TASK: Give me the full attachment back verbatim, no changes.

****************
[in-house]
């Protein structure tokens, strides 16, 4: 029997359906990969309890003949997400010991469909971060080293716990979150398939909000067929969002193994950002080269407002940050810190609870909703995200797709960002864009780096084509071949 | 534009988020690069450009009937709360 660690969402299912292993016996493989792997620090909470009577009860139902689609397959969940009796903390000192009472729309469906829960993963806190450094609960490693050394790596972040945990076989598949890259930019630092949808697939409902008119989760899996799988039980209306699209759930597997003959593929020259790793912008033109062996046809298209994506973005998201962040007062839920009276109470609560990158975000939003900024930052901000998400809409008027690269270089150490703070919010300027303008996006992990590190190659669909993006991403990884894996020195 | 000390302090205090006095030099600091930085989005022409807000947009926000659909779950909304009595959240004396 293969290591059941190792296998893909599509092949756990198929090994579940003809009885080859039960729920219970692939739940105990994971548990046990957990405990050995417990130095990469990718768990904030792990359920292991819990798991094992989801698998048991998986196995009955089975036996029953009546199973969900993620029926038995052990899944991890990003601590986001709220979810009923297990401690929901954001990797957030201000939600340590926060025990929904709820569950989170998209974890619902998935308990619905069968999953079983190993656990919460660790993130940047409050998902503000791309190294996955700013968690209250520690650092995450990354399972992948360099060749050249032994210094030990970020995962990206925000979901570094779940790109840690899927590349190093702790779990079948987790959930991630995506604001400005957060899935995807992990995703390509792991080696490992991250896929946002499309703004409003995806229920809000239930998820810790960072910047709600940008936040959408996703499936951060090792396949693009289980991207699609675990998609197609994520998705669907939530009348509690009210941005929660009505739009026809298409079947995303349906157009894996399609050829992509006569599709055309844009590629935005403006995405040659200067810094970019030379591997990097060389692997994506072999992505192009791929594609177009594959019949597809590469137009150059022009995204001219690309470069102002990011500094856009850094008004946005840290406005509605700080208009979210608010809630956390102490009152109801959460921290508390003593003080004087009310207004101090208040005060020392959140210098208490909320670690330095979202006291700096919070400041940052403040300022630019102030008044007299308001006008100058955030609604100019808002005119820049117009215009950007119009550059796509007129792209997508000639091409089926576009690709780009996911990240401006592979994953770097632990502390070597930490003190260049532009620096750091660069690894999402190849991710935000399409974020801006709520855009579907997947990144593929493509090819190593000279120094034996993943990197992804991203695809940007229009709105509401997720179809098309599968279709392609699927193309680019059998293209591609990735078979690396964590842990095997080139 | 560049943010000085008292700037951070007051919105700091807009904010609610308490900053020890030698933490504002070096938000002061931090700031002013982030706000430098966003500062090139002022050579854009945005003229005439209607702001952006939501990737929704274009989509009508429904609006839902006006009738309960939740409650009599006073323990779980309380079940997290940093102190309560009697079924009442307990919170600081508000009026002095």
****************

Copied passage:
[in-house]
């Protein structure tokens, strides 16, 4: 029997359906990969309890003949997400010991469909971060080293716990979150398939909000067929969002193994950002080269407002940050810190609870909703995200797709960002864009780096084509071949 | 534009988020690069450009009937709360 660690969402299912292993016996493989792997620090909470009577009860139902689609397959969940009796903390000192009472729309469906829960993963806190450094609960490693050394790596972040945990076989598949890259930019630092949808697939409902008119989760899996799988039980209306699209759930597997003959593929020259790793912008033109062996046809298209994506973005998201962040007062839920009276109470609560990158975000939003900024930052901000998400809409008027690269270089150490703070919010300027303008996006992990590190190659669909993006991403990884894996020195 | 000390302090205090006095030099600091930085989005022409807000947009926000659909779950909304009595959240004396 293969290591059941190792296998893909599509092949756990198929090994579940003809009885080859039960729920219970692939739940105990994971548990046990957990405990050995417990130095990469990718768990904030792990359920292991819990798991094992989801698998048991998986196995009955089975036996029953009546199973969900993620029926038995052990899944991890990003601590986001709220979810009923297990401690929901954001990797957030201000939600340590926060025990929904709820569950989170998209974890619902998935308990619905069968999953079983190993656990919460660790993130940047409050998902503000791309190294996955700013968690209250520690650092995450990354399972992948360099060749050249032994210094030990970020995962990206925000979901570094779940790109840690899927590349190093702790779990079948987790959930991630995506604001400005957060899935995807992990995703390509792991080696490992991250896929946002499309703004409003995806229920809000239930998820810790960072910047709600940008936040959408996703499936951060090792396949693009289980991207699609675990998609197609994520998705669907939530009348509690009210941005929660009505739009026809298409079947995303349906157009894996399609050829992509006569599709055309844009590629935005403006995405040659200067810094970019030379591997990097060389692997994506072999992505192009791929594609177009594959019949597809590469137009150059022009995204001219690309470069102002990011500094856009850094008004946005840290406005509605700080208009979210608010809630956390102490009152109801959460921290508390003593003080004087009310207004101090208040005060020392959140210098208490909320670690330095979202006291700096919070400041940052403040300022630019102030008044007299308001006008100058955030609604100019808002005119820049117009215009950007119009550059796509007129792209997508000639091409089926576009690709780009996911990240401006592979994953770097632990502390070597930490003190260049532009620096750091660069690894999402190849991710935000399409974020801006709520855009579907997947990144593929493509090819190593000279120094034996993943990197992804991203695809940007229009709105509401997720179809098309599968279709392609699927193309680019059998293209591609990735078979690396964590842990095997080139 | 560049943010000085008292700037951070007051919105700091807009904010609610308490900053020890030698933490504002070096938000002061931090700031002013982030706000430098966003500062090139002022050579854009945005003229005439209607702001952006939501990737929704274009989509009508429904609006839902006006009738309960939740409650009599006073323990779980309380079940997290940093102190309560009697079924009442307990919170600081508000009026002095």